Conflating IP and that definition of 'Public Goods' is misleading though
And it takes an economist to ignore the reality of it.
An equation that Newton comes up with is only public if he publishes it publicly. If he keeps it to himself and hires himself out as a motion-prediction-trouble-shooter then he can make a bit of cash, at least until someone figures out his methods for themselves. And similarly only an economist could calculate the 'loss' to society of something they've never had or known about.
What is going on here is pre-supposing the flip-side of patent law - that the applicant is forced to divulge his methods publicly in order to receive the exclusive protection in law - in a set-up for banging on about the pros and cons of the other half of the system.
Quite - it's only about getting information about an event before the light of it happening arrives., which is no different to viewing a firework exploding before you hear the bang.
The time-travel idea of breaking the speed of light is a misnomer too. Let's go with time slowing down as you approach the speed of light. And let's assume something can exist on the other side of the graph, apparently travelling faster than light. Time for it would be running backwards at an equivalent rate and would similarly approach zero as it decelerates towards the speed of light.
That implies that if you could breach that barrier and go from sub-light to super-light speed, what would happen is that time on your spaceship would now be running in reverse, not that time outside flows backwards. In other words, although in the universe at large you seem to go flying off faster than the speed of light, for you, you appear to be approaching the point at which you broke the light barrier but from the opposite direction.
As you continued on your original trajectory you would get younger, but you wouldn't perceive it that way. You would perceive it as getting older as you head back to the point at which you break/broke the light barrier. So the issue then is to come up with a control system that runs backwards in time (i.e. forwards as far as the universe is concerned) to slow you down when you reach your destination (which as far as you're concerned you just left).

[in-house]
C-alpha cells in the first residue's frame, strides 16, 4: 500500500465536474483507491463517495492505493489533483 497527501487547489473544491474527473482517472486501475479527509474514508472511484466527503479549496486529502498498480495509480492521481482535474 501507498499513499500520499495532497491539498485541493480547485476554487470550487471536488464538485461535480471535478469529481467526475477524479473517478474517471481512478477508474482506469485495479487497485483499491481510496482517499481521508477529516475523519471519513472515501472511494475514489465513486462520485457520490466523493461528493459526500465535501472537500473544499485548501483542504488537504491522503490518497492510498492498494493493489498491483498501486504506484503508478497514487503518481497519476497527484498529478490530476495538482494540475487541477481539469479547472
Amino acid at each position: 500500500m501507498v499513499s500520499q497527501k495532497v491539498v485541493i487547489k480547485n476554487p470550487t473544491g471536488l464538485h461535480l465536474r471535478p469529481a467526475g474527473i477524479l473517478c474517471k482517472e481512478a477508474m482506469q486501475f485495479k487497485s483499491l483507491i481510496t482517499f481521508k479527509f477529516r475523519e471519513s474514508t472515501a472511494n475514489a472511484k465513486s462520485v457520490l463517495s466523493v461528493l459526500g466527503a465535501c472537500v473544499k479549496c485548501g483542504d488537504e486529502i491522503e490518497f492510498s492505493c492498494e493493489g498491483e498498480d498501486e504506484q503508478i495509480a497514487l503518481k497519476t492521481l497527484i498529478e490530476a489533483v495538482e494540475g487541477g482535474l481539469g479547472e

Re: on paper, a 4MHz Z80 looked like it should outperform a 2MHz 6502
Yes, a 4MHz Z80 and a 2MHz 6502 were roughly on an equal footing. But at the time, in the home machines, the 6502 and family were clocking in at less than 1MHz, so they turned out with about half the grunt of the Z80-based machines at 3.5-4MHz.
Although Sinclair blew its advantage by sticking one of the slowest BASIC interpreters ever on its ROMs...
Re: 6502/6809's rool btw...
LDIR? Nah mate, you wanna chuck the stack pointer around and use POP and PUSH to shift 16 bytes at a time. Waaaay faster on a Z80, and leaves a 6502 standing still. Just make sure SP is back where it should be before an interrupt occurs...
Huh? What did I just type? Damn, channelling Joffa again. Lucky I've got that exorcist on speed dial...
Re: Fixing the wrong problem
A bit of both, but yes, when I look back at my education (which included computing opportunities, even though I avoided the courses) business studies shows up as a big gap. The more accademically successful students were largely steered away from considering it as an option.
I notice a recurring issue whenever I sit down to try out a new language, or on occasion set a task for a student placement, is to come up with an idea of what on earth I should try to program as an exercise. Maybe it's better to just tackle something at random, or to take on a personal annoyance and re-write some utility your own way, but if business processes are going to be where the money is then they seem like a good place to start.
Re: 6502/6809's rool btw...
Isn't that the processor where you don't have XORs, you have EeyORes?
I think you meant to post this article to WIRED.
This is The Register? Where we know it's all about the fanboi bullshit and middle-management back-handers?
Given the sort of tipples favoured around these parts
Perhaps you should save the slap on the back until after..?
Re: "It doesn't keep me awake..."
On holiday recently I heard a much louder disturbance at night, though after I discovered the source whilst perambulating home the following evening I found it quite restful and easy to sleep. It's not knowing that is the real driver of stress.
At the far eastern end of Sidari on the north coast of Corfu is a small river, far cleaner than the one that dumps green stuff onto the western beach, with the pleasant Monika Hotel Apartments beside it. In late spring and early summer, after dark, the frogs kick in with a rattling chorus that goes on until dawn. One can drift off with the happily confused image of Rupert stalking Paul McCartney through the rushes with a chainsaw.
Re: But neither story answers the important question
Having suffered this in a top-floor flat overlooking Riverside Park in Southampton, it sounds plausible. The hum can pulse, like several sources a few Hz apart interfering. You also only tend to hear it at certain key resonant areas inside a closed room, suggesting the original source is at a low volume but very steady. Also why it's so hard to trace.
But yes, someone go and stick a microphone in the water. Better yet, a loudspeaker that says "Fuck off fishies!" in low-frequency fish language. As for BBC waterproofing, I'm sure you'll find no shortage of johnnies down on the wharf but you might need to supply your own elastic band.
Stockman's Vulture Markings are a good one.
But where is the 'Ministry of Space' styled effort?
Re: What was wrong with the 380Z?
You can't get the keyboards any more. What do you think they were culling all those badgers with?
Re: Take your point... but its a flawed strategy
You can't swap out the code if they don't tell you which bits of code they claim are infringing.
I too wondered how long it would be before MariaDB implementors start to receive letters that begin "we're not saying that you DO need to pay us for a licence, but..."